Stallion owners also benefited from increased awards in 2012. The fund paid 10 percent of first-, second-, and third-place purse monies to owners of registered New York-based covering stallions whose progeny finished in the money. That percentage will remain the same in 2013.

Egan said that New York’s stallion population, which had dropped by more than 50 percent in six years to 60 in 2011, has risen to approximately 70 for 2013, and that the quality of stallions standing in the Empire State also has improved. She noted in particular the growing presence of young stallions, such as Grade 1 winner Girolamo.

In addition to the rich awards program and the lucrative statebred purse structure, New York breeders benefited from a multifaceted marketing and promotional campaign in 2012. The fund advertised in traditional print outlets and also supervised a stallion co-op advertising program, in which the fund reimbursed eligible stallion managers and owners 25 percent of ad placement costs in trade publications in exchange for including the fund’s masthead and logo in the ad.

For electronic media, the fund advertised in several of New York’s popular television and radio sports networks, spreading a message about the richness of the state’s Thoroughbred industry and again emphasizing the correlation between New York-bred racing and quality. Much of the fund’s media advertising focused on the elite Saratoga meeting, which was showcased on NBC Sports Network last year, as well as the Belmont Stakes. Campaigns utilizing the New York Racing Association’s weekly television show on MSG+ and Mike Francesca’s televised radio show proved to be especially popular.

“Sometimes the industry gets criticized, and the fund as well, for preaching to the choir,” Egan said. “Well, the fact of the matter is, the bulk of your future owners are going to be people that come to the races, or watch racing on television, or who are wagering on it. I prefer to spend advertising dollars on the NYRA shows seen in New Jersey, New York City, the New York suburbs, and southern Connecticut. That’s an audience which has easy access to top-quality racing and wagering, and this is where you want your products to be seen.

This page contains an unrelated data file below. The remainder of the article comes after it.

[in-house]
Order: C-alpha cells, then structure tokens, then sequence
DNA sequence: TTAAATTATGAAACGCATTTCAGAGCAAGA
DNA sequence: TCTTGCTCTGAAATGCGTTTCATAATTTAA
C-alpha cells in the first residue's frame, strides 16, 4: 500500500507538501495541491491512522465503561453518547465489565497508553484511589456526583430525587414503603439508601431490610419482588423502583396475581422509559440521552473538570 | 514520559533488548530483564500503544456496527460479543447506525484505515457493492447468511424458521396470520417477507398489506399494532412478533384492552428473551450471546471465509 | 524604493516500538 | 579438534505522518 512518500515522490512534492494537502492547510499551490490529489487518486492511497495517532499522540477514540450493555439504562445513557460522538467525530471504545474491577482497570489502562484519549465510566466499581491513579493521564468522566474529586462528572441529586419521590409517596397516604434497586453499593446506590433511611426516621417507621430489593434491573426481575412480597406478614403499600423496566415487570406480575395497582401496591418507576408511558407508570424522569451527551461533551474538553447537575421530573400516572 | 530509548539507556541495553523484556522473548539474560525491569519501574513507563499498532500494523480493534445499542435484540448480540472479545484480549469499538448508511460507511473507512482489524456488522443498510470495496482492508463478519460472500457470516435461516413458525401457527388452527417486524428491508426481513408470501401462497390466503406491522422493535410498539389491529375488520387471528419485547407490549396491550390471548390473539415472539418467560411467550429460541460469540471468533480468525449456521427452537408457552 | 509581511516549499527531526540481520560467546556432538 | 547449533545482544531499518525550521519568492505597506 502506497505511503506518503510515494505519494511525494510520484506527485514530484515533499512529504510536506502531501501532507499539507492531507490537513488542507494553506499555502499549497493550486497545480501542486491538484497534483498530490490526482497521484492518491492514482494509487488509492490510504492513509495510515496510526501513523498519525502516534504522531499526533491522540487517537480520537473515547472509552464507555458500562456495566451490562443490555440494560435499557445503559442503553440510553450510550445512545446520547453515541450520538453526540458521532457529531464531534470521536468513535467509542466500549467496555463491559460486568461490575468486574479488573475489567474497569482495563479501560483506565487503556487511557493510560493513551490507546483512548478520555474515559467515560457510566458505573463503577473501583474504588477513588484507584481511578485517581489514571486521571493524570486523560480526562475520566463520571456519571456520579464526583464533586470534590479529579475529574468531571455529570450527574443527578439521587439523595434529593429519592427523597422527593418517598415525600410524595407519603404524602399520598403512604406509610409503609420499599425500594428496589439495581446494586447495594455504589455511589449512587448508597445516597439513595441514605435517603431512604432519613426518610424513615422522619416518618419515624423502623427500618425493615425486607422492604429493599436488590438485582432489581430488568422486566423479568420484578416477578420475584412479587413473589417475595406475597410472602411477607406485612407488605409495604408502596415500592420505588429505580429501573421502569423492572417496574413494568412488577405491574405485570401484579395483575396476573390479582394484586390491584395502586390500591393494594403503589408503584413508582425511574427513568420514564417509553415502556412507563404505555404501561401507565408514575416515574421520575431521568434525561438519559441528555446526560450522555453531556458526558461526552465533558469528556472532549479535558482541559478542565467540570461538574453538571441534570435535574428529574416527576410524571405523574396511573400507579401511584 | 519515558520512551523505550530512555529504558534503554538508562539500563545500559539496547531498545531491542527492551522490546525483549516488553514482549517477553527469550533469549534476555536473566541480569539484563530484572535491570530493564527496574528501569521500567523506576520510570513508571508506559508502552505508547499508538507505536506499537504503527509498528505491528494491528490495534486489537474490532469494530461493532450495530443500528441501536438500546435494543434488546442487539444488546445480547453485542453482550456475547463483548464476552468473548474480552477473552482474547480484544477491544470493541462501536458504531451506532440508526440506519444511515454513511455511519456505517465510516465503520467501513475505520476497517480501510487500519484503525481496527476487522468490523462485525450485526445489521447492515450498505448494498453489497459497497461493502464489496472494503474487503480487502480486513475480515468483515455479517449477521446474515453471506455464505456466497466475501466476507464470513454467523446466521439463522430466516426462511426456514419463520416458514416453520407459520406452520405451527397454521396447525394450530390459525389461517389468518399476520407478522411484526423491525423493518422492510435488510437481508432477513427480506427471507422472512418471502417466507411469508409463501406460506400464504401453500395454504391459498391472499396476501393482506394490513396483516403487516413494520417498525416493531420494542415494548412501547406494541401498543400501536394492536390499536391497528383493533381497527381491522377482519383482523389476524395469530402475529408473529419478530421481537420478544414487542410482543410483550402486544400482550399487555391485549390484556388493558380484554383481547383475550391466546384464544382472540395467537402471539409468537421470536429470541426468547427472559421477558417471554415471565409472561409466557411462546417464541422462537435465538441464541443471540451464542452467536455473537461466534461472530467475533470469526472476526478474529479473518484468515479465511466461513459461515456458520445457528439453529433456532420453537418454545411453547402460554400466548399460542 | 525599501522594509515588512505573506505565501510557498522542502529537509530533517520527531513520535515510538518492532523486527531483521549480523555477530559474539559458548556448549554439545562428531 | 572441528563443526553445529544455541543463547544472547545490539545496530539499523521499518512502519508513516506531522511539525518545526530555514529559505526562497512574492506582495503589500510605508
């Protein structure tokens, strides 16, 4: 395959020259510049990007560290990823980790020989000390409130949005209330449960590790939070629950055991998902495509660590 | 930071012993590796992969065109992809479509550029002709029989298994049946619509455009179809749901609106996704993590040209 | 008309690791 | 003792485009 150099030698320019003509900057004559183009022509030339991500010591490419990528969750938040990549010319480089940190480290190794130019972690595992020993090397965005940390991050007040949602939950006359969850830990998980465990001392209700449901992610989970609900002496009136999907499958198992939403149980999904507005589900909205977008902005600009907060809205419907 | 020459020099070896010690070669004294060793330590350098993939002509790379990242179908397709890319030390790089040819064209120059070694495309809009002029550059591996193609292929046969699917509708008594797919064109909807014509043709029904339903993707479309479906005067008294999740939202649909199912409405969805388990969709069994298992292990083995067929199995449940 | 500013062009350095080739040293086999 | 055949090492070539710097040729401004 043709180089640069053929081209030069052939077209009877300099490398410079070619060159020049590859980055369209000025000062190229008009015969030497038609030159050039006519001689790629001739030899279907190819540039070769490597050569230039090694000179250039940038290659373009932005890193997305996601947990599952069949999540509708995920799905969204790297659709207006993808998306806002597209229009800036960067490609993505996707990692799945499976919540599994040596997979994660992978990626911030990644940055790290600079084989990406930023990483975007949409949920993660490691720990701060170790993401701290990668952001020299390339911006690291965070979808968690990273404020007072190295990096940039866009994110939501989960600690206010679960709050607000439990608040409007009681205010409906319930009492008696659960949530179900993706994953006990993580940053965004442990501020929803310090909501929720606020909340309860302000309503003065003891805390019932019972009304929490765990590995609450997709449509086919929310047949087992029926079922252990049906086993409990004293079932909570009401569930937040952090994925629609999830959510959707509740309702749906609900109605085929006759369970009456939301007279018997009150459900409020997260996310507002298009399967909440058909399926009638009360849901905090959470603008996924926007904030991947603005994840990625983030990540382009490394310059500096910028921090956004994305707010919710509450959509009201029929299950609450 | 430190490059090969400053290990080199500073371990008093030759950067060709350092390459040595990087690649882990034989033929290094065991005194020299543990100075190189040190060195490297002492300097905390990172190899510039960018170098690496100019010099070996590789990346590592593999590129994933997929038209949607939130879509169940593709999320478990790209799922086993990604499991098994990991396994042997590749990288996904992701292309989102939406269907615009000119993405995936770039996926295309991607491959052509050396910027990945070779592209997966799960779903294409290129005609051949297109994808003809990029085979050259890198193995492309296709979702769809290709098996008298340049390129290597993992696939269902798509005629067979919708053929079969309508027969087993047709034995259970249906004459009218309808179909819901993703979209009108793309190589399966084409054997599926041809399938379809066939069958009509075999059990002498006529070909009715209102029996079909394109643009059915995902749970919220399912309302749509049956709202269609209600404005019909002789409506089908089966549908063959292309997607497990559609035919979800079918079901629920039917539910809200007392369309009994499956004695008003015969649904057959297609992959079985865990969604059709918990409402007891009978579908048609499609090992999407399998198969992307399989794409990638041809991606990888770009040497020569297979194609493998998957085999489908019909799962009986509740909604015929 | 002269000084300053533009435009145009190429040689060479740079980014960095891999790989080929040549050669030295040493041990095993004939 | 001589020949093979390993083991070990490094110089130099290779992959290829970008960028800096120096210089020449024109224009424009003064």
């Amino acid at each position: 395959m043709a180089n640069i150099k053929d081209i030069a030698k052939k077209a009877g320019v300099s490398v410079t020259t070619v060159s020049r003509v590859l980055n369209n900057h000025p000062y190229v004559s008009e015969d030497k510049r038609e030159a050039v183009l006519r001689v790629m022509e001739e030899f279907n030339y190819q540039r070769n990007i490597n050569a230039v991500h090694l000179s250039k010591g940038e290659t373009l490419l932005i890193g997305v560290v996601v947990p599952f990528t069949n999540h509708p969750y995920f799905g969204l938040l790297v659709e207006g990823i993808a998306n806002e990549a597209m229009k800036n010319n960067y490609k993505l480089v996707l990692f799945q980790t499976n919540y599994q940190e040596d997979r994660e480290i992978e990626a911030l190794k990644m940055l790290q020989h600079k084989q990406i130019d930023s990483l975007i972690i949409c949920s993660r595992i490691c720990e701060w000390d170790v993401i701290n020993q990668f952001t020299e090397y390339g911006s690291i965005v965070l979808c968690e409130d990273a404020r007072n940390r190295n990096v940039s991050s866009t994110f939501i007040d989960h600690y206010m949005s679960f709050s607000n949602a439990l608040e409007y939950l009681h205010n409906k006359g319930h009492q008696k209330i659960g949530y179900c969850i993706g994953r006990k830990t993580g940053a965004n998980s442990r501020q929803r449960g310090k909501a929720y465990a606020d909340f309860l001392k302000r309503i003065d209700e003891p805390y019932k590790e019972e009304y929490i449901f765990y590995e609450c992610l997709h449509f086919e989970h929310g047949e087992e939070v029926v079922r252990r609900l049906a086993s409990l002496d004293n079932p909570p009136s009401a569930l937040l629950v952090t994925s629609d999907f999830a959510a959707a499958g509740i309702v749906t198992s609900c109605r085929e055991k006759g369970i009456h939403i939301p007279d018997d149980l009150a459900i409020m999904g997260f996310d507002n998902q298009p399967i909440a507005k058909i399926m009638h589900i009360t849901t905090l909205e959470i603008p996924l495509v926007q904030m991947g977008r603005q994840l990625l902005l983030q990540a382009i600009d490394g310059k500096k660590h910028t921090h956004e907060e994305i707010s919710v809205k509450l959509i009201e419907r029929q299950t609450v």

“You’re adding a lot of excitement,” she said. “I mean, think of it: We’re the only state in the nation where your statebreds get to run at Saratoga.”

Another integral element of the fund’s promotional initiative concerns Thoroughbred aftercare. New York has a variety of programs devoted to finding homes and/or careers for racehorses after they retire, and Egan said she believes that spreading the word about aftercare lets new fans who are interested in becoming owners and/or breeders know the state’s racing and breeding organizations are committed to horse welfare.

“These [aftercare programs] touch on the issue of public perception of our sport, where we have to not only make the public think that we don’t dispose of our horses willy-nilly, we have to actually create an environment where they are wanted after their racing careers,” Egan said. “Either they are good enough to be bred, or they can become a show horse, an event horse, a dressage horse, a trail horse. A good-minded Thoroughbred is a fantastic ride.”

Overall, an enriched awards program coupled with a successful marketing campaign helped New York breeders enjoy a comeback year in 2012. The percentage of VLT revenue awarded the New York State Thoroughbred Breeding and Development Fund is slated to rise to 1.25 percent in 2013, and Egan said she is confident Gov. Andrew Cuomo and the reorganized NYRA board share the fund’s commitment as they continue to strengthen the state’s horse industry.